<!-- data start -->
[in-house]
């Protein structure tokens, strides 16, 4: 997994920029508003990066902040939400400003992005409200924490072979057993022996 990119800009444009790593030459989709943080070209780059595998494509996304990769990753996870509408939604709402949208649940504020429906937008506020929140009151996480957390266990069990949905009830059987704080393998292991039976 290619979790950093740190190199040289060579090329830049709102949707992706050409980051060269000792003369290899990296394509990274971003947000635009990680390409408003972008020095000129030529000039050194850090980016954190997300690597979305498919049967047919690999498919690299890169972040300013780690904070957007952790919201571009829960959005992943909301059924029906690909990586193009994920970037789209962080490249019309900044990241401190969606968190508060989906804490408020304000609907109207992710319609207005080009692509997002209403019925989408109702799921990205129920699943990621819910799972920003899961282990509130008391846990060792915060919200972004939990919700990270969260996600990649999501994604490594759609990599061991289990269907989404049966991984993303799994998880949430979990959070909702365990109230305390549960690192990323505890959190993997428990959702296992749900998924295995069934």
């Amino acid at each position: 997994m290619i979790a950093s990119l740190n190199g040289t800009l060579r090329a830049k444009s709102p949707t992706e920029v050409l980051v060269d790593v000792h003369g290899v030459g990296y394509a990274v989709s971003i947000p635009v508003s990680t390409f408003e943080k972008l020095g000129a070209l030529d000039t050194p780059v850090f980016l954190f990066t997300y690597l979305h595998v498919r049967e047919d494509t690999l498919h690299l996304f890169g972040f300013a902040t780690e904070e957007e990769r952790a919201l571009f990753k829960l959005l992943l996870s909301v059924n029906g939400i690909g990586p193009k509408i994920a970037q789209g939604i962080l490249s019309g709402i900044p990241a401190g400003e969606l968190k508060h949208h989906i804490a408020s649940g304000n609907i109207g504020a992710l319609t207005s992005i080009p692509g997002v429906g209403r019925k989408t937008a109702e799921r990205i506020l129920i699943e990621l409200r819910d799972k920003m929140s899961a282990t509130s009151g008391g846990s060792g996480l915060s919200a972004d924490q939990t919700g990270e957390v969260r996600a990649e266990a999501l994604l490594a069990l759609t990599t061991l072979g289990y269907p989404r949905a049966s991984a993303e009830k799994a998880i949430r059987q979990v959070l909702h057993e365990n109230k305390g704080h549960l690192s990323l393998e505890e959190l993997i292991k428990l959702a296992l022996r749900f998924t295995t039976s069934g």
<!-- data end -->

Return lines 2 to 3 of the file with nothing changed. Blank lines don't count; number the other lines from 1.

């Protein structure tokens, strides 16, 4: 997994920029508003990066902040939400400003992005409200924490072979057993022996 990119800009444009790593030459989709943080070209780059595998494509996304990769990753996870509408939604709402949208649940504020429906937008506020929140009151996480957390266990069990949905009830059987704080393998292991039976 290619979790950093740190190199040289060579090329830049709102949707992706050409980051060269000792003369290899990296394509990274971003947000635009990680390409408003972008020095000129030529000039050194850090980016954190997300690597979305498919049967047919690999498919690299890169972040300013780690904070957007952790919201571009829960959005992943909301059924029906690909990586193009994920970037789209962080490249019309900044990241401190969606968190508060989906804490408020304000609907109207992710319609207005080009692509997002209403019925989408109702799921990205129920699943990621819910799972920003899961282990509130008391846990060792915060919200972004939990919700990270969260996600990649999501994604490594759609990599061991289990269907989404049966991984993303799994998880949430979990959070909702365990109230305390549960690192990323505890959190993997428990959702296992749900998924295995069934």
């Amino acid at each position: 997994m290619i979790a950093s990119l740190n190199g040289t800009l060579r090329a830049k444009s709102p949707t992706e920029v050409l980051v060269d790593v000792h003369g290899v030459g990296y394509a990274v989709s971003i947000p635009v508003s990680t390409f408003e943080k972008l020095g000129a070209l030529d000039t050194p780059v850090f980016l954190f990066t997300y690597l979305h595998v498919r049967e047919d494509t690999l498919h690299l996304f890169g972040f300013a902040t780690e904070e957007e990769r952790a919201l571009f990753k829960l959005l992943l996870s909301v059924n029906g939400i690909g990586p193009k509408i994920a970037q789209g939604i962080l490249s019309g709402i900044p990241a401190g400003e969606l968190k508060h949208h989906i804490a408020s649940g304000n609907i109207g504020a992710l319609t207005s992005i080009p692509g997002v429906g209403r019925k989408t937008a109702e799921r990205i506020l129920i699943e990621l409200r819910d799972k920003m929140s899961a282990t509130s009151g008391g846990s060792g996480l915060s919200a972004d924490q939990t919700g990270e957390v969260r996600a990649e266990a999501l994604l490594a069990l759609t990599t061991l072979g289990y269907p989404r949905a049966s991984a993303e009830k799994a998880i949430r059987q979990v959070l909702h057993e365990n109230k305390g704080h549960l690192s990323l393998e505890e959190l993997i292991k428990l959702a296992l022996r749900f998924t295995t039976s069934g």